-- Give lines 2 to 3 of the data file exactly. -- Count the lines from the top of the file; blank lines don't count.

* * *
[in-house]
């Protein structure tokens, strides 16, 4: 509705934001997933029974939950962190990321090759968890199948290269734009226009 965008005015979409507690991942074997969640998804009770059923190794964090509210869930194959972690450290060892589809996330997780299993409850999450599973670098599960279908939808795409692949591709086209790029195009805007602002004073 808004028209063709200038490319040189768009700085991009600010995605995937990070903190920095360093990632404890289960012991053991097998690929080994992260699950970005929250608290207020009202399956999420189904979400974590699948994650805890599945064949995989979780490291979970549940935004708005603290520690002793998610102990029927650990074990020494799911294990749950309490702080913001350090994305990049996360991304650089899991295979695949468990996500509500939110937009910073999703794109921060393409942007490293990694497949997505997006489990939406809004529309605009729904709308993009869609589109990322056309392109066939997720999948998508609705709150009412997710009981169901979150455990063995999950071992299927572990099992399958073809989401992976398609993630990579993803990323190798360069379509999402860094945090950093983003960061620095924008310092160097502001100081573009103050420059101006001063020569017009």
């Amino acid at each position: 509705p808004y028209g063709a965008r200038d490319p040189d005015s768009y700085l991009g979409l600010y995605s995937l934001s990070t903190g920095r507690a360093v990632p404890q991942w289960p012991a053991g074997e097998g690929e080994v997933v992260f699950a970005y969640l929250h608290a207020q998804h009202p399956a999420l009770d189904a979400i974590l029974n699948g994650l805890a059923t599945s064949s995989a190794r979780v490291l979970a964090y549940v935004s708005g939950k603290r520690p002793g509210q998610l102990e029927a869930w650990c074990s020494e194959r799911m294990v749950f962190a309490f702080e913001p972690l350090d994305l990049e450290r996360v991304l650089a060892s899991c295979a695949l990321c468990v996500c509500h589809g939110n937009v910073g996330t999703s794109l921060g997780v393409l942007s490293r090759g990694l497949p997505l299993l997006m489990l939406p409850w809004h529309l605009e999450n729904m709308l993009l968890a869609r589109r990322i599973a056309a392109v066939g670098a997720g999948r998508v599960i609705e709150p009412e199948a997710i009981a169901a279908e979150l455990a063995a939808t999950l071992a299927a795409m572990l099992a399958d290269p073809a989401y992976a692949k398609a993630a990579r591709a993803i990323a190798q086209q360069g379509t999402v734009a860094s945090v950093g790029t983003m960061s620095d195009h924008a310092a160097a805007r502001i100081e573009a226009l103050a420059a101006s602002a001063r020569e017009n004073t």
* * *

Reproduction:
């Protein structure tokens, strides 16, 4: 509705934001997933029974939950962190990321090759968890199948290269734009226009 965008005015979409507690991942074997969640998804009770059923190794964090509210869930194959972690450290060892589809996330997780299993409850999450599973670098599960279908939808795409692949591709086209790029195009805007602002004073 808004028209063709200038490319040189768009700085991009600010995605995937990070903190920095360093990632404890289960012991053991097998690929080994992260699950970005929250608290207020009202399956999420189904979400974590699948994650805890599945064949995989979780490291979970549940935004708005603290520690002793998610102990029927650990074990020494799911294990749950309490702080913001350090994305990049996360991304650089899991295979695949468990996500509500939110937009910073999703794109921060393409942007490293990694497949997505997006489990939406809004529309605009729904709308993009869609589109990322056309392109066939997720999948998508609705709150009412997710009981169901979150455990063995999950071992299927572990099992399958073809989401992976398609993630990579993803990323190798360069379509999402860094945090950093983003960061620095924008310092160097502001100081573009103050420059101006001063020569017009």
């Amino acid at each position: 509705p808004y028209g063709a965008r200038d490319p040189d005015s768009y700085l991009g979409l600010y995605s995937l934001s990070t903190g920095r507690a360093v990632p404890q991942w289960p012991a053991g074997e097998g690929e080994v997933v992260f699950a970005y969640l929250h608290a207020q998804h009202p399956a999420l009770d189904a979400i974590l029974n699948g994650l805890a059923t599945s064949s995989a190794r979780v490291l979970a964090y549940v935004s708005g939950k603290r520690p002793g509210q998610l102990e029927a869930w650990c074990s020494e194959r799911m294990v749950f962190a309490f702080e913001p972690l350090d994305l990049e450290r996360v991304l650089a060892s899991c295979a695949l990321c468990v996500c509500h589809g939110n937009v910073g996330t999703s794109l921060g997780v393409l942007s490293r090759g990694l497949p997505l299993l997006m489990l939406p409850w809004h529309l605009e999450n729904m709308l993009l968890a869609r589109r990322i599973a056309a392109v066939g670098a997720g999948r998508v599960i609705e709150p009412e199948a997710i009981a169901a279908e979150l455990a063995a939808t999950l071992a299927a795409m572990l099992a399958d290269p073809a989401y992976a692949k398609a993630a990579r591709a993803i990323a190798q086209q360069g379509t999402v734009a860094s945090v950093g790029t983003m960061s620095d195009h924008a310092a160097a805007r502001i100081e573009a226009l103050a420059a101006s602002a001063r020569e017009n004073t």